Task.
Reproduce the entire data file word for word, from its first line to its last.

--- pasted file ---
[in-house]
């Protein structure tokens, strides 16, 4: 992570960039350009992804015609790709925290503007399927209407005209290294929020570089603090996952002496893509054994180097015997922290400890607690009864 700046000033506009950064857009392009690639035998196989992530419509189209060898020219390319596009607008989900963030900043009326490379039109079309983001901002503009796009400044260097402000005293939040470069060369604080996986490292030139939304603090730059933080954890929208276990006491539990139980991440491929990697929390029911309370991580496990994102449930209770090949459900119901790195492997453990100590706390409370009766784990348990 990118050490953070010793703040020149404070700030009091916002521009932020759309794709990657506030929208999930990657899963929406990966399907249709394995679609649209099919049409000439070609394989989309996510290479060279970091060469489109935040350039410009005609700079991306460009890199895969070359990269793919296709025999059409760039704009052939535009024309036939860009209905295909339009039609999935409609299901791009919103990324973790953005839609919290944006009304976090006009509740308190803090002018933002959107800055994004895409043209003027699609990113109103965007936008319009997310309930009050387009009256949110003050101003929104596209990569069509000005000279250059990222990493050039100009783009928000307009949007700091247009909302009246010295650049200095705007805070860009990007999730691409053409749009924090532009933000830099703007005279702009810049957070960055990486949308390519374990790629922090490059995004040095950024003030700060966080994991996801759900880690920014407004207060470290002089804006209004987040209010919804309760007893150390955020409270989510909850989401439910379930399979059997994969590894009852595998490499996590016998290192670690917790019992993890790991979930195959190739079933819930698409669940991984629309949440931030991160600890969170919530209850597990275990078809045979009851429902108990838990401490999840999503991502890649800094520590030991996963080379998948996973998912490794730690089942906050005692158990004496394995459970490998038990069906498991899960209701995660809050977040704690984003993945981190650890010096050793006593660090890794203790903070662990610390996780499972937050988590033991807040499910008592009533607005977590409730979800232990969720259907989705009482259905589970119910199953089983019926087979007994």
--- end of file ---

[in-house]
């Protein structure tokens, strides 16, 4: 992570960039350009992804015609790709925290503007399927209407005209290294929020570089603090996952002496893509054994180097015997922290400890607690009864 700046000033506009950064857009392009690639035998196989992530419509189209060898020219390319596009607008989900963030900043009326490379039109079309983001901002503009796009400044260097402000005293939040470069060369604080996986490292030139939304603090730059933080954890929208276990006491539990139980991440491929990697929390029911309370991580496990994102449930209770090949459900119901790195492997453990100590706390409370009766784990348990 990118050490953070010793703040020149404070700030009091916002521009932020759309794709990657506030929208999930990657899963929406990966399907249709394995679609649209099919049409000439070609394989989309996510290479060279970091060469489109935040350039410009005609700079991306460009890199895969070359990269793919296709025999059409760039704009052939535009024309036939860009209905295909339009039609999935409609299901791009919103990324973790953005839609919290944006009304976090006009509740308190803090002018933002959107800055994004895409043209003027699609990113109103965007936008319009997310309930009050387009009256949110003050101003929104596209990569069509000005000279250059990222990493050039100009783009928000307009949007700091247009909302009246010295650049200095705007805070860009990007999730691409053409749009924090532009933000830099703007005279702009810049957070960055990486949308390519374990790629922090490059995004040095950024003030700060966080994991996801759900880690920014407004207060470290002089804006209004987040209010919804309760007893150390955020409270989510909850989401439910379930399979059997994969590894009852595998490499996590016998290192670690917790019992993890790991979930195959190739079933819930698409669940991984629309949440931030991160600890969170919530209850597990275990078809045979009851429902108990838990401490999840999503991502890649800094520590030991996963080379998948996973998912490794730690089942906050005692158990004496394995459970490998038990069906498991899960209701995660809050977040704690984003993945981190650890010096050793006593660090890794203790903070662990610390996780499972937050988590033991807040499910008592009533607005977590409730979800232990969720259907989705009482259905589970119910199953089983019926087979007994």